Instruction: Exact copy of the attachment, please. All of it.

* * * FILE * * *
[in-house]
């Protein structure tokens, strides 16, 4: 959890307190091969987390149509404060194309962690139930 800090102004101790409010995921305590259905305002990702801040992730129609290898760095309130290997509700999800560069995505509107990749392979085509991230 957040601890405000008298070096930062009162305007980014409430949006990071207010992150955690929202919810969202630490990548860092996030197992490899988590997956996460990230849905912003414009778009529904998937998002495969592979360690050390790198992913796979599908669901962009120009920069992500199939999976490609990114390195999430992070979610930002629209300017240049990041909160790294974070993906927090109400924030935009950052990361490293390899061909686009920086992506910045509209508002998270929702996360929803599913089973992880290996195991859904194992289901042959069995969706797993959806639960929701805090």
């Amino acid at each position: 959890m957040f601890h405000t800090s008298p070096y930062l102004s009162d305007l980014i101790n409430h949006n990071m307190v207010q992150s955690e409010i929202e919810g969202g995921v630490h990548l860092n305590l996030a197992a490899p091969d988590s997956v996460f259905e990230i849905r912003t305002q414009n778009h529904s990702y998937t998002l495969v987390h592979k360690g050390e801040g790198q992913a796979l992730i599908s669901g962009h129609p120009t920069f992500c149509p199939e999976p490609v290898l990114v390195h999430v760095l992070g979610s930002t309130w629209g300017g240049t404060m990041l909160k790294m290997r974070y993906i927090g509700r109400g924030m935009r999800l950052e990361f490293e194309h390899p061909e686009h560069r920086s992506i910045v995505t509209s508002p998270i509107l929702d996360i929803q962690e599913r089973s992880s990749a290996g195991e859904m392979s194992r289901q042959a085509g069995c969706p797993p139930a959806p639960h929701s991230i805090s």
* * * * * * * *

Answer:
[in-house]
């Protein structure tokens, strides 16, 4: 959890307190091969987390149509404060194309962690139930 800090102004101790409010995921305590259905305002990702801040992730129609290898760095309130290997509700999800560069995505509107990749392979085509991230 957040601890405000008298070096930062009162305007980014409430949006990071207010992150955690929202919810969202630490990548860092996030197992490899988590997956996460990230849905912003414009778009529904998937998002495969592979360690050390790198992913796979599908669901962009120009920069992500199939999976490609990114390195999430992070979610930002629209300017240049990041909160790294974070993906927090109400924030935009950052990361490293390899061909686009920086992506910045509209508002998270929702996360929803599913089973992880290996195991859904194992289901042959069995969706797993959806639960929701805090």
């Amino acid at each position: 959890m957040f601890h405000t800090s008298p070096y930062l102004s009162d305007l980014i101790n409430h949006n990071m307190v207010q992150s955690e409010i929202e919810g969202g995921v630490h990548l860092n305590l996030a197992a490899p091969d988590s997956v996460f259905e990230i849905r912003t305002q414009n778009h529904s990702y998937t998002l495969v987390h592979k360690g050390e801040g790198q992913a796979l992730i599908s669901g962009h129609p120009t920069f992500c149509p199939e999976p490609v290898l990114v390195h999430v760095l992070g979610s930002t309130w629209g300017g240049t404060m990041l909160k790294m290997r974070y993906i927090g509700r109400g924030m935009r999800l950052e990361f490293e194309h390899p061909e686009h560069r920086s992506i910045v995505t509209s508002p998270i509107l929702d996360i929803q962690e599913r089973s992880s990749a290996g195991e859904m392979s194992r289901q042959a085509g069995c969706p797993p139930a959806p639960h929701s991230i805090s």